Publishing launches key products in post-Borders marketplace
Courier’s specialty publishing segment includes three businesses: Dover Publications, a niche publisher with thousands of titles in dozens of specialty trade markets; Creative Homeowner, which publishes books on home design, decorating, landscaping and gardening; and Research & Education Association (REA), a publisher of test preparation books and study guides.
First-quarter revenues for the segment were $9.5 million, down 12 percent from last year’s first quarter. Sales were down 6 percent at Dover and down 28 percent at REA, reflecting the loss of Borders as a key customer and, in REA’s case, some sales attrition in advance of the release of its new All Access line of AP test preparation materials. Creative Homeowner sales were down 38 percent, as demand for books on home improvement continued to be depressed amid the weak housing market and the increased availability of information online.
Overall, the segment lost $1.8 million in the quarter. Excluding severance and post-retirement benefits costs, the segment’s loss was $1.3 million, versus a loss of $0.8 million in fiscal 2011. Gross profit in the segment was $3.1 million or 32.7 percent of sales, versus $3.8 million or 35.6 percent of sales in last year’s first quarter, reflecting the impact of lower sales.
“With the Borders liquidation unfolding across the country during the fall, our publishing segment’s weak results were not surprising, particularly in comparison with last year’s first quarter,” said Conway. “In addition to lost sales to Borders itself, we felt the effects of slower sales at other booksellers as consumers snapped up bargains at Borders’ store closing sales.
“Over time, as the market absorbs the former Borders inventory, we expect sales to improve at other bricks-and-mortar retailers. In the meantime, we have already seen healthy growth in online sales—a trend we expect to continue. In addition, we are rapidly converting our physical books into electronic books. By the end of the quarter, over 1,000 titles were available through Apple’s iBookstore, and we are working hard to increase both the number of our e-book titles as well as the number of platforms on which our titles are available.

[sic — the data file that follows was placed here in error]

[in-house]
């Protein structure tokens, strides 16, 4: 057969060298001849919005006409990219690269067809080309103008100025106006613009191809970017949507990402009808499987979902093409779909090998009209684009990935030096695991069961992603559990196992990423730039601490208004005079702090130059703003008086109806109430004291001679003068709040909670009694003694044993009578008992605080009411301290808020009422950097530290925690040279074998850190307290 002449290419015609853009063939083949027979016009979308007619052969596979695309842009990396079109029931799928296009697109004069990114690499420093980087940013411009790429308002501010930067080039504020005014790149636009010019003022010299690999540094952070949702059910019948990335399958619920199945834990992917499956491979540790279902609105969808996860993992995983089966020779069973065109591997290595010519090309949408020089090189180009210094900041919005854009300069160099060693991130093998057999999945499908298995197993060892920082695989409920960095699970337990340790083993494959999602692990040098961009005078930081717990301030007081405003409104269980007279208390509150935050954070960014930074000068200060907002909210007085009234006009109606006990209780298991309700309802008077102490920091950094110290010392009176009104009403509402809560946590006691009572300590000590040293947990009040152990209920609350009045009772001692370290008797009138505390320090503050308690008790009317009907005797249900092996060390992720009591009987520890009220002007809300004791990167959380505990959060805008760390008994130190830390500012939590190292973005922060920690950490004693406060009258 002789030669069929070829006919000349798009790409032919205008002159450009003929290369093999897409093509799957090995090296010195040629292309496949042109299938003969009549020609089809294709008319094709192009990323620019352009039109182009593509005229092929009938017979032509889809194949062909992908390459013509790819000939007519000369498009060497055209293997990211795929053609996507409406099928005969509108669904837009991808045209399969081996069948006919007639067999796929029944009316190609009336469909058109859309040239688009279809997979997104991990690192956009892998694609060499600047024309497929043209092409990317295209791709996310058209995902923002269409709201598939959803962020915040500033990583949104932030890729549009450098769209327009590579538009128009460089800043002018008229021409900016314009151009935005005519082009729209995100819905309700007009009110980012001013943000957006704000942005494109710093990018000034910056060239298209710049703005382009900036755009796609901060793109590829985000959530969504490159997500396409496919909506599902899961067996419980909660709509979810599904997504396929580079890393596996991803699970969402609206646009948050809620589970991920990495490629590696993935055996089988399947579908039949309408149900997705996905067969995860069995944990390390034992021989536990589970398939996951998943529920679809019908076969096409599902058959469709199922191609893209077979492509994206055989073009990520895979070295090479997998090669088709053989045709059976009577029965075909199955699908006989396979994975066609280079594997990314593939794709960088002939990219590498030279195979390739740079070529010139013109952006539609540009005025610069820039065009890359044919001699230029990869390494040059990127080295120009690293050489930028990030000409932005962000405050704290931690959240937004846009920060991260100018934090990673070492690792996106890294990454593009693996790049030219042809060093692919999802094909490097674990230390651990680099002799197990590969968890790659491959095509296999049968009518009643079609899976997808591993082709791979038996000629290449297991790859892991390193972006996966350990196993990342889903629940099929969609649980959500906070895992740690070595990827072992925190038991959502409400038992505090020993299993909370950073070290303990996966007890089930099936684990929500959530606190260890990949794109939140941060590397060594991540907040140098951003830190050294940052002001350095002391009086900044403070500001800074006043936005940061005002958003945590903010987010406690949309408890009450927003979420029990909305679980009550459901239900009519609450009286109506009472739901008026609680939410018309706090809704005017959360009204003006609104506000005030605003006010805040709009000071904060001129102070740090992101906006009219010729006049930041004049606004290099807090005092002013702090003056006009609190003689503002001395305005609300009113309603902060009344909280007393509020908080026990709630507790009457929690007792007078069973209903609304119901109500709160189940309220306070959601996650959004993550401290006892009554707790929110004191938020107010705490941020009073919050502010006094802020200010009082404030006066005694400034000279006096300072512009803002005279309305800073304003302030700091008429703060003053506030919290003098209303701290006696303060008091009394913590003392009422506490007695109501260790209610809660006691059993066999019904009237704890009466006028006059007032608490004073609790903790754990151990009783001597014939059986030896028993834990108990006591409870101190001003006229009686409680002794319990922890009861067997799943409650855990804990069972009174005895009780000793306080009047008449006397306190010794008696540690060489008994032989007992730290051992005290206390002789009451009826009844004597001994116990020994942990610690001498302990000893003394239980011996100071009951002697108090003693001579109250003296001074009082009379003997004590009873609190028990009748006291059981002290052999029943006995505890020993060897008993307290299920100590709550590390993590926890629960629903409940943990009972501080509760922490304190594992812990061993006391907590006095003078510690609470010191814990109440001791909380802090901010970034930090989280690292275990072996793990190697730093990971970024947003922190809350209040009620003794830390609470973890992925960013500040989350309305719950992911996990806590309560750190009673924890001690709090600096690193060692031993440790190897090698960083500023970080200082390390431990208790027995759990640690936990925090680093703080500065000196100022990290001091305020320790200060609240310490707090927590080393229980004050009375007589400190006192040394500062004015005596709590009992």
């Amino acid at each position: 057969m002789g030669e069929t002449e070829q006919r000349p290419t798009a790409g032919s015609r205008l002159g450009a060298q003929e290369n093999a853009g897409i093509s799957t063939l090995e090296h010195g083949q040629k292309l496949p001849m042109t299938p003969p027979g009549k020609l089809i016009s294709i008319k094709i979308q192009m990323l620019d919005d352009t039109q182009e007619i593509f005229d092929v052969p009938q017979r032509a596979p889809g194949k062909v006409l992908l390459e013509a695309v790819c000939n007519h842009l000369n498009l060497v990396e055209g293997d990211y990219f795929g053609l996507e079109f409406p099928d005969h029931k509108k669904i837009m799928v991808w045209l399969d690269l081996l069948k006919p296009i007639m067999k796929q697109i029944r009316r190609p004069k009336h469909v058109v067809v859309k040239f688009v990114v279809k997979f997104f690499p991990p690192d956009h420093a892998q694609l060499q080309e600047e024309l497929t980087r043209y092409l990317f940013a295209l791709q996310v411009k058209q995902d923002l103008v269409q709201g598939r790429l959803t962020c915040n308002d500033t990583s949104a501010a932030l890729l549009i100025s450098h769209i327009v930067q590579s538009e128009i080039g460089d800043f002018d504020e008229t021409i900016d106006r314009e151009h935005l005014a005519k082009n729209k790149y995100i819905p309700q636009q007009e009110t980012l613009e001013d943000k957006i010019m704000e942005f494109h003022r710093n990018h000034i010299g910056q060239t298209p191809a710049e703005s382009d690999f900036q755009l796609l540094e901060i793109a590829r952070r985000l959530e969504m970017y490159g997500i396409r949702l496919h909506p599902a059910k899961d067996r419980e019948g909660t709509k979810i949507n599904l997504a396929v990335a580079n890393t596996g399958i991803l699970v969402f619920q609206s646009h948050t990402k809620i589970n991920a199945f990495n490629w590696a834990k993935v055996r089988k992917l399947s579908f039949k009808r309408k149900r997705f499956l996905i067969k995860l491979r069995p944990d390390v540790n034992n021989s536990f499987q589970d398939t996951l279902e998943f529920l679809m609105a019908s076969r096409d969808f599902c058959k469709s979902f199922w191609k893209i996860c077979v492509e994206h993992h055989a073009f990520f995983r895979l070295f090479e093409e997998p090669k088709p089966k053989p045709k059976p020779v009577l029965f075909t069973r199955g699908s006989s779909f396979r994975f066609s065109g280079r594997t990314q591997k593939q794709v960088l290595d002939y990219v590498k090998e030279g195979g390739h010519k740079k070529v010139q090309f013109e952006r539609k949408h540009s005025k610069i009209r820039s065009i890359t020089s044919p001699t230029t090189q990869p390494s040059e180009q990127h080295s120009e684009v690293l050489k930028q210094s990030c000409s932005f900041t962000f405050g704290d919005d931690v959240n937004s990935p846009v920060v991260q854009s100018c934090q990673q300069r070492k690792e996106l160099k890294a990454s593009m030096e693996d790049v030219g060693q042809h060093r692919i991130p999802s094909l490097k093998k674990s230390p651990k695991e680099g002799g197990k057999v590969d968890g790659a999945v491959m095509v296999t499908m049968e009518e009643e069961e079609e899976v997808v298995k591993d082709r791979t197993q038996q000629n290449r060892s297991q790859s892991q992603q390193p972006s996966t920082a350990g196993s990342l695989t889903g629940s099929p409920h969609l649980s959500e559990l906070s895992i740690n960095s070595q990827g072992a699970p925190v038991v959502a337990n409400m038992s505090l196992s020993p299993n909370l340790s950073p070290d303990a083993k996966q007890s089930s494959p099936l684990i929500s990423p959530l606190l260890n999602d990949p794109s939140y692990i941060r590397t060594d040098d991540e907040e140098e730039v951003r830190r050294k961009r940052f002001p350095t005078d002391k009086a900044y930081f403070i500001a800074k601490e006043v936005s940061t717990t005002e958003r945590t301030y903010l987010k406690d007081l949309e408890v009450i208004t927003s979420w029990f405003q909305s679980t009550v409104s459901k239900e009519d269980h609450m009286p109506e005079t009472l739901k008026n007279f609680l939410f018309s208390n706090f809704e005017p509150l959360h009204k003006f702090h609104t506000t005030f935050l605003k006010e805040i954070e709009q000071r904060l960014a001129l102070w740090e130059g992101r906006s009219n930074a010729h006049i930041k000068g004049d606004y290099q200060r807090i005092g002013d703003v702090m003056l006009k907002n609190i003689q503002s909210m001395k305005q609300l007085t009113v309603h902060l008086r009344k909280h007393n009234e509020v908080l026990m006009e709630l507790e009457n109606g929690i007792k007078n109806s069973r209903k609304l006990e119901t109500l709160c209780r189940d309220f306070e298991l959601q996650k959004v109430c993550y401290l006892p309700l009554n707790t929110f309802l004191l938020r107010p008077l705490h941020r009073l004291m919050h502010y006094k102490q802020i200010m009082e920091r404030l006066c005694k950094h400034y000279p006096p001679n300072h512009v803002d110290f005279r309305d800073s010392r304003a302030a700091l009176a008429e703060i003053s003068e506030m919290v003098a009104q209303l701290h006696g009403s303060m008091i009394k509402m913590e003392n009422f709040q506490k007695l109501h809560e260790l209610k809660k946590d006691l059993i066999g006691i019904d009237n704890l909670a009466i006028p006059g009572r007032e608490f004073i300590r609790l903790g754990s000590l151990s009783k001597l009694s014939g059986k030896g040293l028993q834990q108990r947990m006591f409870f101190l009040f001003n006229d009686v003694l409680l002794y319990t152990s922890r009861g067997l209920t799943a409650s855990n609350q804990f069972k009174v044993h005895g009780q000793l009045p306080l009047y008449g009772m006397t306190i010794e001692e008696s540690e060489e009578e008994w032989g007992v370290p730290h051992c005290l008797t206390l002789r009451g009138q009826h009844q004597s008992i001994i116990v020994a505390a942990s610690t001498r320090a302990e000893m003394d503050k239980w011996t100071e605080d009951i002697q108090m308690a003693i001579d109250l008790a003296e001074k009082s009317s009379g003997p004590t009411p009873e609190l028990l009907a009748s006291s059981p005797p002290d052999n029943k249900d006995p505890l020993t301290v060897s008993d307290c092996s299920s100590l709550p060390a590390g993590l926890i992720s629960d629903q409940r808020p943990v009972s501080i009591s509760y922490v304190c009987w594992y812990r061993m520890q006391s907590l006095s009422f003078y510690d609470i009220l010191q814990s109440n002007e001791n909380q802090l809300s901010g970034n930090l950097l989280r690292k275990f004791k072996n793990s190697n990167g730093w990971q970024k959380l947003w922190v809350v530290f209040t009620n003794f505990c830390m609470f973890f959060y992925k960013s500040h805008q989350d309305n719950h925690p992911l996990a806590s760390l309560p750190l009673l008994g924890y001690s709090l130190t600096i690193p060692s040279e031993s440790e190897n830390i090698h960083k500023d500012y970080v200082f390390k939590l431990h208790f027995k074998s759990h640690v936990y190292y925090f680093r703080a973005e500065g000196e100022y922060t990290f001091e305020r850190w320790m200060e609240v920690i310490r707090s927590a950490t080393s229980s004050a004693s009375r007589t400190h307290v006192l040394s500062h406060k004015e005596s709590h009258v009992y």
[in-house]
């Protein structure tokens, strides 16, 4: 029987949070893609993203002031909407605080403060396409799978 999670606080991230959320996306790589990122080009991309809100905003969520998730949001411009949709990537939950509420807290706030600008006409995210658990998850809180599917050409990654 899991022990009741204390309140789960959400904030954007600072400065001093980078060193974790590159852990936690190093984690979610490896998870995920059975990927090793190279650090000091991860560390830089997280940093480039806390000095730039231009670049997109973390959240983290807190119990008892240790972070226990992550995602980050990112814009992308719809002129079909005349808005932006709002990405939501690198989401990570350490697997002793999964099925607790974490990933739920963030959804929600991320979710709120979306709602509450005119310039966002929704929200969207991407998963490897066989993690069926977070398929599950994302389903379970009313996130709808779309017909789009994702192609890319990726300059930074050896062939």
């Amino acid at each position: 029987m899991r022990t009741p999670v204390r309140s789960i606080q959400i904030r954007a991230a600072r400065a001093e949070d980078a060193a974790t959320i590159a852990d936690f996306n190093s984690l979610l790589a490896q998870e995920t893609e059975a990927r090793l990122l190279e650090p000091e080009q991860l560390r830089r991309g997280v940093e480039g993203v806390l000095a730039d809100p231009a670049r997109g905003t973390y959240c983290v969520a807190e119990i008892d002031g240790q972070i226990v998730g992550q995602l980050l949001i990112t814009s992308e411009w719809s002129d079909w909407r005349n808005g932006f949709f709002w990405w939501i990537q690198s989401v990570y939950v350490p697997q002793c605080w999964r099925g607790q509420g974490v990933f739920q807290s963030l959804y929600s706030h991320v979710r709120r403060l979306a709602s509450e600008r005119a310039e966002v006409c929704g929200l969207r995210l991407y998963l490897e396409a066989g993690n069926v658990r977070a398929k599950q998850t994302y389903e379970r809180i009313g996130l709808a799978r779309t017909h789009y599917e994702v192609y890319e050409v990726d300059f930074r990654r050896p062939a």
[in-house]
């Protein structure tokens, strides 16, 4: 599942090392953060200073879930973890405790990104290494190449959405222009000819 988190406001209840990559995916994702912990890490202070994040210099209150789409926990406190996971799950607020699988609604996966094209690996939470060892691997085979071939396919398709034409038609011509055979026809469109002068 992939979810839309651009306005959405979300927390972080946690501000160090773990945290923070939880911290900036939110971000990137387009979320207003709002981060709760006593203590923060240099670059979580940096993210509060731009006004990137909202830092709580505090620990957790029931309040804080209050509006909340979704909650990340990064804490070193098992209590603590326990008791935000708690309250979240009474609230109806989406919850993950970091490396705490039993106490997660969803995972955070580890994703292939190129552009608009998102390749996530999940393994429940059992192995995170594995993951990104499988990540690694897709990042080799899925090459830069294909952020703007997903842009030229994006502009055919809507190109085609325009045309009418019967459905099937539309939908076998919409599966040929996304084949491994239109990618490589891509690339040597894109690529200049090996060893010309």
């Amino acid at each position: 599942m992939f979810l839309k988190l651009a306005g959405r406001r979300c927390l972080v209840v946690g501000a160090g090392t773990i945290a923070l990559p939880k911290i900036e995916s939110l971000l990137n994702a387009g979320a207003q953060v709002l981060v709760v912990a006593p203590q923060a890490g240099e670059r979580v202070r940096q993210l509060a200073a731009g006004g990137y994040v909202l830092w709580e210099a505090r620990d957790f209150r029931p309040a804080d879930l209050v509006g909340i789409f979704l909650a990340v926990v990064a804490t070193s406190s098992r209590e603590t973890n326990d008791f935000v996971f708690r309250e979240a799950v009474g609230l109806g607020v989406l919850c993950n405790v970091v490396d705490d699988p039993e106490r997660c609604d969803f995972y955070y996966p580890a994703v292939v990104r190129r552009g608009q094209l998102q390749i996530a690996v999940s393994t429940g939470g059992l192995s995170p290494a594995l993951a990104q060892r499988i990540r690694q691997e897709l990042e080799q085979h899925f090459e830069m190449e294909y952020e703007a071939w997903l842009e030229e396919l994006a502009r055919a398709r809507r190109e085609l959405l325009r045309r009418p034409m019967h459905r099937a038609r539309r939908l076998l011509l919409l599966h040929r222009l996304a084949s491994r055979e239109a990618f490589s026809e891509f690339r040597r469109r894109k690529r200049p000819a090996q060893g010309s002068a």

“Another very positive development has been the release of REA’s unique All Access program, which straddles the line between physical and digital media to offer high school students a more efficient and engaging learning experience as they prepare for the increasingly high-stakes AP exams. With nine AP titles now available in All Access™ form, students can get a great jump on this spring’s testing season while REA gets a jump on its competitors in this key market.”
“Once again, our strong customer relationships helped us start the year on a positive note despite the market turbulence caused by the Borders liquidation,” reported Conway. “Our book manufacturing operations are performing well thanks to last year’s equipment investments and the elimination of redundant one-color capacity. Meanwhile, our publishing businesses have responded to adversity with innovative product launches that should help them recover in a post-Borders environment.
“For the full fiscal year we expect capital expenditures of between $10 million and $12 million, versus $16 million in fiscal 2011. We will also benefit from a full year’s worth of cost reductions related to the March 2011 closure of our one-color plant in Stoughton, MA, as well as from cost reductions last fall at Courier Publishing. And as usual, we expect our performance for the remainder of the fiscal year to follow a seasonal pattern, with the larger portion of our earnings coming in the second half.
“Overall, we expect fiscal 2012 sales of between $273 million and $286 million, an increase over fiscal 2011 of between 5 percent and 10 percent (which includes the benefit of a 53-week year in fiscal 2012). And we expect earnings per diluted share of between $.75 and $1.05, which compares with our fiscal 2011 earnings of $.89 per diluted share,” Conway concluded.
Courier Corp. prints, publishes and sells books. Headquartered in North Chelmsford, MA, Courier has two operating segments, full-service book manufacturing and specialty book publishing.